AUTHOR: Reba Wilson
The average realtor markets through word-of-mouth, mail-outs and the Internet, but Josh Altman has taken to a new medium: reality TV. The Million Dollar Listing Los Angeles star’s personal and work lives are broadcast in 70 different countries to nearly two million people each episode. How’s that for exposure? “As a realtor, the most important thing is having your name out there and marketing yourself,” Altman tells me. Initially wary about the gig, he now says, “it’s basically an infomercial.”
Altman’s skillset centers on marketing the L.A. lifestyle to his many international clients. Recently, he moved to a new firm, Douglas Elliman, to help his team “be more global.” On the staff are people who speak many different languages – Farsi, Russian, Mandarin and Spanish, to name a few. Though viewers saw Altman debut a newly-learned phrase of Mandarin in one episode, he explains that that’s the extent of his Chinese skills; “I barely have time to go to sleep at this point,” so learning a new language is definitely out. That being said, he does focus on the nuances between different cultures, explaining that while he is more assertive when dealing with North American clients, “it’s a totally different story” when working with people of other cultures. “It’s important to know how they look at certain things, how they negotiate,” he says. L.A. real estate has become a popular sell for such clients, as Altman believes “luxury real estate is the new worldwide currency.” He is quick to advocate for the perks of living in L.A., among which is his surprising assertion that “it’s still cheap. Residential property in Los Angeles is still a deal,” compared to other major cities.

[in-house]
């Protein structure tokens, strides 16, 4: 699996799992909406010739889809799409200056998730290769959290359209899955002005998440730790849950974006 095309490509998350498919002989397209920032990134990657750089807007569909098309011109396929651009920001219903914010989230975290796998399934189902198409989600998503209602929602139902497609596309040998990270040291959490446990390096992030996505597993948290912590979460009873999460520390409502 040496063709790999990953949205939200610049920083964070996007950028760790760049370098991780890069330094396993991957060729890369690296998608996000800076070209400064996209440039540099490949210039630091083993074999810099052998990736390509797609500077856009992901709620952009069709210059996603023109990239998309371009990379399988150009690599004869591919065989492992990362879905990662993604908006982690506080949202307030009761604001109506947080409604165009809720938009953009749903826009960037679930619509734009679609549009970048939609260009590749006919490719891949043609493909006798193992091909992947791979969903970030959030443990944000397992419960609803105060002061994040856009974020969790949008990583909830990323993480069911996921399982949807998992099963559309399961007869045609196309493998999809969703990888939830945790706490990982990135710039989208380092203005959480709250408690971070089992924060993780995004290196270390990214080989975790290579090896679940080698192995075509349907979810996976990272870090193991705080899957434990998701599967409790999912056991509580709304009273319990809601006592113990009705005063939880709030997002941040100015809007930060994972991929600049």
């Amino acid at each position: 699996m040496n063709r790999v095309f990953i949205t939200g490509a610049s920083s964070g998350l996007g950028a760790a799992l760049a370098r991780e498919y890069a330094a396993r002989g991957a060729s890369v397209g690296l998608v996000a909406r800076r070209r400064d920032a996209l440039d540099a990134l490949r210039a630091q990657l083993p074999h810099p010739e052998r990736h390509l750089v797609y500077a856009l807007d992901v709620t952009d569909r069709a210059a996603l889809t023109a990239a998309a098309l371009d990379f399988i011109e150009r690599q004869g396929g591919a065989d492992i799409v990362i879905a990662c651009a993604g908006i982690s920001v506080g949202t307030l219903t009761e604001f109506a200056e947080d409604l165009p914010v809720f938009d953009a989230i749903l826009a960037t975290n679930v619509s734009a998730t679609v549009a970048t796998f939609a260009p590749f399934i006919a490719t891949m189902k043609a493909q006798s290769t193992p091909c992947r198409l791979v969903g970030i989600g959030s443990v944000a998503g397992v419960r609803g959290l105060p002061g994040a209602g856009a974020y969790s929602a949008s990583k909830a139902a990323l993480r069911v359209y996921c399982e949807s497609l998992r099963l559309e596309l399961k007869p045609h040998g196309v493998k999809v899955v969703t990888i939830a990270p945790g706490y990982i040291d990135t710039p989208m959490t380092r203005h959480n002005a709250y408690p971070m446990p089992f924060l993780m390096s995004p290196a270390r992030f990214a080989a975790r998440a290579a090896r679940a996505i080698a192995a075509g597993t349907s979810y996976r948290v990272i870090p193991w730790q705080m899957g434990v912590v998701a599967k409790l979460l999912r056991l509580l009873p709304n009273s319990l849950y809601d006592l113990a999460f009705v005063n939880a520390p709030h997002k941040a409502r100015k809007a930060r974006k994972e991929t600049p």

If you were followed by cameras between eight and nine months of the year, it’s reasonable to think there would be moments you’d wish hadn’t happen on screen, but Altman tells me he has no regrets, “That’s not how I live my life.” And though the show squeezes whole deals into 60-minute segments, Altman explains that it’s quite true to the deal, minus the fact that the realtors list and sell in a much shorter span.